New York City Cultivates Green Building Upgrades Two Ways
NEW YORK, New York, September 29, 2009 (ENS) - New York City's latest effort to turn the Big Apple green aims to train 1,000 building superintendents in the latest energy efficient practices.

The "One Year, One Thousand Green Supers" program was launched Thursday at a Manhattan apartment building by Mayor Michael Bloomberg and representatives of the largest property service workers union in the country, the Service Employees International Union 32BJ, and the city's Realty Advisory Board.

The program is a 40 hour class that provides building service workers with the latest, state-of-the-art practices in energy efficient operations. The curriculum trains workers to identify and address wasted energy, create a green operating plan and perform cost-benefit analysis for building owners and managers.

Buildings at Central Park West and 72nd St. show the range of challenges NYC supers must face. Modern buildings stand next to the Dakota Apts. built in 1884. (Photo by Danny McKiernan)

"By learning how to air seal a building, improve heating and air conditioning performance and reduce overall energy use in a building's common areas, graduates can achieve substantial savings at their buildings," said Linda Nelson, director of the Thomas Shortman Training Fund, a labor management partnership that is funding the program.

One Year, One Thousand Green Supers is approved by the U.S. Green Building Council and the Building Performance Institute. The third and final pilot class of building service workers in the program is set to graduate this week.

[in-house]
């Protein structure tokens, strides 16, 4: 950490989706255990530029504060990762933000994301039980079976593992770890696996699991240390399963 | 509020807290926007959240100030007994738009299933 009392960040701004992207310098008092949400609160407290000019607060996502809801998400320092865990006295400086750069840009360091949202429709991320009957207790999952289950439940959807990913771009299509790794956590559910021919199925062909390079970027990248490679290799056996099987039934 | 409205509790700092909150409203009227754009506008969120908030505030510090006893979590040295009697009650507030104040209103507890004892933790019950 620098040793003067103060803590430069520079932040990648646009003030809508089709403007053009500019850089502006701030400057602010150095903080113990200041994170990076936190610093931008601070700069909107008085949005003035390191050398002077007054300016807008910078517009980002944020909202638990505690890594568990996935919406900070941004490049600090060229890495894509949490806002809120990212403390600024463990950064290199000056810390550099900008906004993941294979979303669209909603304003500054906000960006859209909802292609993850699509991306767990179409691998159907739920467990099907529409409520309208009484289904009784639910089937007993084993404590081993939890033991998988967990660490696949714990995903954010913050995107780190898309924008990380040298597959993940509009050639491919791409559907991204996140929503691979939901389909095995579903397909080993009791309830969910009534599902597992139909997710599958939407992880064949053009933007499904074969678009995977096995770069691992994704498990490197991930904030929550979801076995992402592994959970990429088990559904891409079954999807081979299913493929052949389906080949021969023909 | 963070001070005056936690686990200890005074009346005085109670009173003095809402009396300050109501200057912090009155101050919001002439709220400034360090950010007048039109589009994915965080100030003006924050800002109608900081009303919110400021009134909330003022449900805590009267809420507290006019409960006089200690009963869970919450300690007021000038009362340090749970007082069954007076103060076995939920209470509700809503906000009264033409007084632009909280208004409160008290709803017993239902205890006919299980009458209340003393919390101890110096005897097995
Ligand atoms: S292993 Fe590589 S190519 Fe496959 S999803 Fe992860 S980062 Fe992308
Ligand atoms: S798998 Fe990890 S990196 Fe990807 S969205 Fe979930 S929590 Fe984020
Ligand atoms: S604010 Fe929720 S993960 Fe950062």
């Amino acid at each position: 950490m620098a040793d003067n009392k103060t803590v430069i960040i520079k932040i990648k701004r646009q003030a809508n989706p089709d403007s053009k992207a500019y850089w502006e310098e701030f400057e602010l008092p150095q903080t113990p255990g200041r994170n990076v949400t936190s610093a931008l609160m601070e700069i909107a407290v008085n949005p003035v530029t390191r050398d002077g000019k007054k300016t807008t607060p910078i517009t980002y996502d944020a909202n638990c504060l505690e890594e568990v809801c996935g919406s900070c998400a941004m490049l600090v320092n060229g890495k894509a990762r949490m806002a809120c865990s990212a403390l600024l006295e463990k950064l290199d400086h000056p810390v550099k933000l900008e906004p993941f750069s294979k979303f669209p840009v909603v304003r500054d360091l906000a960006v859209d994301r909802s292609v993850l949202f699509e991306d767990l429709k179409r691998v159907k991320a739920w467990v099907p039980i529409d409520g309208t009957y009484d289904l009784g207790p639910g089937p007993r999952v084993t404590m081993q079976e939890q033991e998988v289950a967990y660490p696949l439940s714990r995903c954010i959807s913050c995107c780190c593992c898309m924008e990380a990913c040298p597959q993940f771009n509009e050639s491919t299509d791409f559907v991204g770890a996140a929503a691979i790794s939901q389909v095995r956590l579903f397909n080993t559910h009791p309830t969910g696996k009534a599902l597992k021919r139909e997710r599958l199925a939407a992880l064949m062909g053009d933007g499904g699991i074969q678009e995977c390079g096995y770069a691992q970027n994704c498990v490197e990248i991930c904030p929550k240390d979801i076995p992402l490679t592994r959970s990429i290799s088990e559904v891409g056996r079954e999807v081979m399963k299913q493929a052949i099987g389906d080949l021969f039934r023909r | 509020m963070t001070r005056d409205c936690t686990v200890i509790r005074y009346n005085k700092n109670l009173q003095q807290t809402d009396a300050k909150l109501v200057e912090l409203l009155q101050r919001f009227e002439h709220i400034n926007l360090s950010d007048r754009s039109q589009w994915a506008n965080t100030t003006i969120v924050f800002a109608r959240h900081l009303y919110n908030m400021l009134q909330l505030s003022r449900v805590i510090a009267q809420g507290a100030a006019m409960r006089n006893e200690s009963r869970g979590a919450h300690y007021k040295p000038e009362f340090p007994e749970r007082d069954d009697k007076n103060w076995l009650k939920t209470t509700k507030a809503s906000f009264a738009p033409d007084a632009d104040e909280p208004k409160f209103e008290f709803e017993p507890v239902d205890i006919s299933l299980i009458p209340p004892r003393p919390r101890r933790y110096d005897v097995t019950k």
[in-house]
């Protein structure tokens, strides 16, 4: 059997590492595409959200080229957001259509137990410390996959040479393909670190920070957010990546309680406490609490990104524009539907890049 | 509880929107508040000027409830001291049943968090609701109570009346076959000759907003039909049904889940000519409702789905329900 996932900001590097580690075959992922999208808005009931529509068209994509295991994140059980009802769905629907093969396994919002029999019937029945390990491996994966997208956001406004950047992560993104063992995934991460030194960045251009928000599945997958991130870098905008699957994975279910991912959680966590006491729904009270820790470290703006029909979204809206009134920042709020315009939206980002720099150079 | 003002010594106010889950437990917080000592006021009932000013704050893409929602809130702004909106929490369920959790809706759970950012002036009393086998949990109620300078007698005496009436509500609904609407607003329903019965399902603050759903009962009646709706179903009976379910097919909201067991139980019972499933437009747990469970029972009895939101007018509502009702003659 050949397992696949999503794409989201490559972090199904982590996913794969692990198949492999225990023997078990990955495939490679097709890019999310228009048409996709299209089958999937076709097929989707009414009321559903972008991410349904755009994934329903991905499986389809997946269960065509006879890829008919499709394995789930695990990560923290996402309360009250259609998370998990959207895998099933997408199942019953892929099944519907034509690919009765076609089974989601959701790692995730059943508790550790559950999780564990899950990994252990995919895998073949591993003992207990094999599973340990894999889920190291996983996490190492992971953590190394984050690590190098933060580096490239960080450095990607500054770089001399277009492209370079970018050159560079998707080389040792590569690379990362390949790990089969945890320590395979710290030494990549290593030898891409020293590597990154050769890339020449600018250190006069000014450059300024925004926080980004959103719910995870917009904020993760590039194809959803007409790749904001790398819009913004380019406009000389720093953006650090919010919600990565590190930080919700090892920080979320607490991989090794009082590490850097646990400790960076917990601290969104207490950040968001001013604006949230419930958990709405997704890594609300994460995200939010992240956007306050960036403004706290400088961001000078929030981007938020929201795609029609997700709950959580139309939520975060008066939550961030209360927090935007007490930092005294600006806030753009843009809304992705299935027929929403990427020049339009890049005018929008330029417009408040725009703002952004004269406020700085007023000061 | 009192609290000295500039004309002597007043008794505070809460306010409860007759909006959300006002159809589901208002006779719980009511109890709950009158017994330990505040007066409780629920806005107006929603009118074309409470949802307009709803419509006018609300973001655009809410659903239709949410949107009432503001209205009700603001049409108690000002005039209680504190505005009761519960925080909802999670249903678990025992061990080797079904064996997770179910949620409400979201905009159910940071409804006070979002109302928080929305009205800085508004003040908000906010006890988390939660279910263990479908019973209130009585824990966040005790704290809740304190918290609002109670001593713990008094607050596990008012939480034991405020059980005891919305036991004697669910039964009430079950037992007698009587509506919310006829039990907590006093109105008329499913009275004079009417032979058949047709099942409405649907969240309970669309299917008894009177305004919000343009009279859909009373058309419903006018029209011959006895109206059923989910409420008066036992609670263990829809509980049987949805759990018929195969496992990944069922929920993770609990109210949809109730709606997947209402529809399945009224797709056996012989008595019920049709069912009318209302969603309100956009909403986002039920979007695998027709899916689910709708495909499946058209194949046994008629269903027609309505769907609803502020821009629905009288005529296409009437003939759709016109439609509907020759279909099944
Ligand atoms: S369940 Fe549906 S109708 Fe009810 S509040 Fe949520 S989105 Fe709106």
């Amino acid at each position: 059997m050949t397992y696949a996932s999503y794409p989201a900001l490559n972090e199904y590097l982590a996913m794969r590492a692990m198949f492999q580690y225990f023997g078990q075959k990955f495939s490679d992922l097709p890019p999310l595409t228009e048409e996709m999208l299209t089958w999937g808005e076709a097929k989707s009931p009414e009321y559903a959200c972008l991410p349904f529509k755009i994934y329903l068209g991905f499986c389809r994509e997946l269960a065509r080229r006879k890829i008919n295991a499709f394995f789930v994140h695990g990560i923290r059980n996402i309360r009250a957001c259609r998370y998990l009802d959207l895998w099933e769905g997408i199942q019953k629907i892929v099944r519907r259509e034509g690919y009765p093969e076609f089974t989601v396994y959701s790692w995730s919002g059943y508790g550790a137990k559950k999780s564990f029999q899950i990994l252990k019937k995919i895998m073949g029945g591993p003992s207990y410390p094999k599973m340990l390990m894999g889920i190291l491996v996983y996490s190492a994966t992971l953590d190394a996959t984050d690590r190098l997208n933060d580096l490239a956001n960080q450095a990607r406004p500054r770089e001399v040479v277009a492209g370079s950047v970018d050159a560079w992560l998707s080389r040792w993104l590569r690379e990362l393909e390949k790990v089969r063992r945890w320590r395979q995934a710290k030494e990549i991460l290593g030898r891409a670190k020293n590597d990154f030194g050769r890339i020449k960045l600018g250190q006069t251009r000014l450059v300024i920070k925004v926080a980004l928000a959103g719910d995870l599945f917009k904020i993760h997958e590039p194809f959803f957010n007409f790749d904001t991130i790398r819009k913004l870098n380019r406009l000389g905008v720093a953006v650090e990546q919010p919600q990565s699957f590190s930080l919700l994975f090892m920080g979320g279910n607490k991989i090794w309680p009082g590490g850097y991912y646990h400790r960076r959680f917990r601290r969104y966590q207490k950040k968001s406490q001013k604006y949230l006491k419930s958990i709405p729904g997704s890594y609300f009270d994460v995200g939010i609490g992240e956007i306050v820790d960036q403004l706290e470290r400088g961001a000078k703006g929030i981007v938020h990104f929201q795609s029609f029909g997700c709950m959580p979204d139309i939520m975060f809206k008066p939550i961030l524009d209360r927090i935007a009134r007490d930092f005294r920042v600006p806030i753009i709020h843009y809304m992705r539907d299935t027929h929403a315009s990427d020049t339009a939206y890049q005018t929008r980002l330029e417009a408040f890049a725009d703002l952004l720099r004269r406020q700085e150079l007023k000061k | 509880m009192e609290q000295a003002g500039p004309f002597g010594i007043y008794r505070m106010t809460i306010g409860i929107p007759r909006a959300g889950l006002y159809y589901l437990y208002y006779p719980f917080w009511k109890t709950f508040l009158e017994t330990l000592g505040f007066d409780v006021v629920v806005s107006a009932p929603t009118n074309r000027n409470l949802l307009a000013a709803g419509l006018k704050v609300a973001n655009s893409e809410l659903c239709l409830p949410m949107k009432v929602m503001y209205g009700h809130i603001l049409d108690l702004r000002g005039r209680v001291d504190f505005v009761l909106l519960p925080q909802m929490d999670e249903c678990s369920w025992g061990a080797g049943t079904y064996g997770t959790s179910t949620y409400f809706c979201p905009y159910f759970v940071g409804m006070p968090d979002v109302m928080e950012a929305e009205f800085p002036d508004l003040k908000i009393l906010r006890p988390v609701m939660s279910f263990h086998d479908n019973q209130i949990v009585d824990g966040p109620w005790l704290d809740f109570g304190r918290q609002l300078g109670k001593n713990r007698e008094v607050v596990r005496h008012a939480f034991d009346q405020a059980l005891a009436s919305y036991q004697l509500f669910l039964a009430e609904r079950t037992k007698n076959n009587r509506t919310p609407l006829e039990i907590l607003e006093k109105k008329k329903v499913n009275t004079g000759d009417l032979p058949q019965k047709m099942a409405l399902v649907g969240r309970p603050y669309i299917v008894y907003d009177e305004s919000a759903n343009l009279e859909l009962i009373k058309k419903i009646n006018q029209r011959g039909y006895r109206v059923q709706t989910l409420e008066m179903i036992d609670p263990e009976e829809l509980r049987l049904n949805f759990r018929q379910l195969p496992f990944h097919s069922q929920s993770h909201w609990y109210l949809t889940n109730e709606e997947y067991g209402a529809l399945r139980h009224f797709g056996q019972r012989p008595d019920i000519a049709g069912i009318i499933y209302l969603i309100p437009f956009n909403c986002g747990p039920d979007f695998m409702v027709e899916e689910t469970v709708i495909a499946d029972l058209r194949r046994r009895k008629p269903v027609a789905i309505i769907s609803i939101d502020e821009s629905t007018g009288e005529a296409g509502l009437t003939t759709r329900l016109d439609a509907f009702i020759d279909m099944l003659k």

"By working together, 32BJ and New York's building owners have put into place a smart, practical and effective way to help make the Big Apple green," said Mayor Bloomberg. "One Year, One Thousand Green Supers provides a low-cost way to make our buildings more energy and cost efficient, and our environment cleaner, all while saving our city millions of dollars."

"With 77 percent of our city's greenhouse gas emissions generated by buildings, we must all work together to protect the environment," said 32BJ President Mike Fishman. "Making the Big Apple green starts with recognizing the vital role of building service workers."

Energy savings from buildings is the lowest-cost method of reducing greenhouse gas emissions, according to the consulting firm McKinsey & Company. In addition, greener buildings could save the New York real estate industry as much as $230 million a year in operating expenses.

"This labor-management partnership is uniquely positioned to give tens of thousands of workers the skills they need to cut waste and costs at buildings across the city," said James Berg, president of the Realty Advisory Board on Labor Relations, which represents building owners and managers in New York City.

"Investments in green training are investments in our collective future and a win-win for property owners," said Jeffrey Brodsky, president of Related Management, one of the first companies to have employees participate in the program. "Our building staff are the best and the brightest in the industry, and this new training curriculum will go a long way to ensure that we pursue all avenues to reduce our impact on the environment."

"Resident owners will benefit from greener operations by saving tens of thousands of dollars in yearly operating costs at their building," said Mary Ann Rothman, executive director of the Council of New York Cooperatives & Condominiums.

In another effort, Mayor Bloomberg and former Vice President Al Gore Friday launched a buildings service initiative called "NYC Cool Roofs."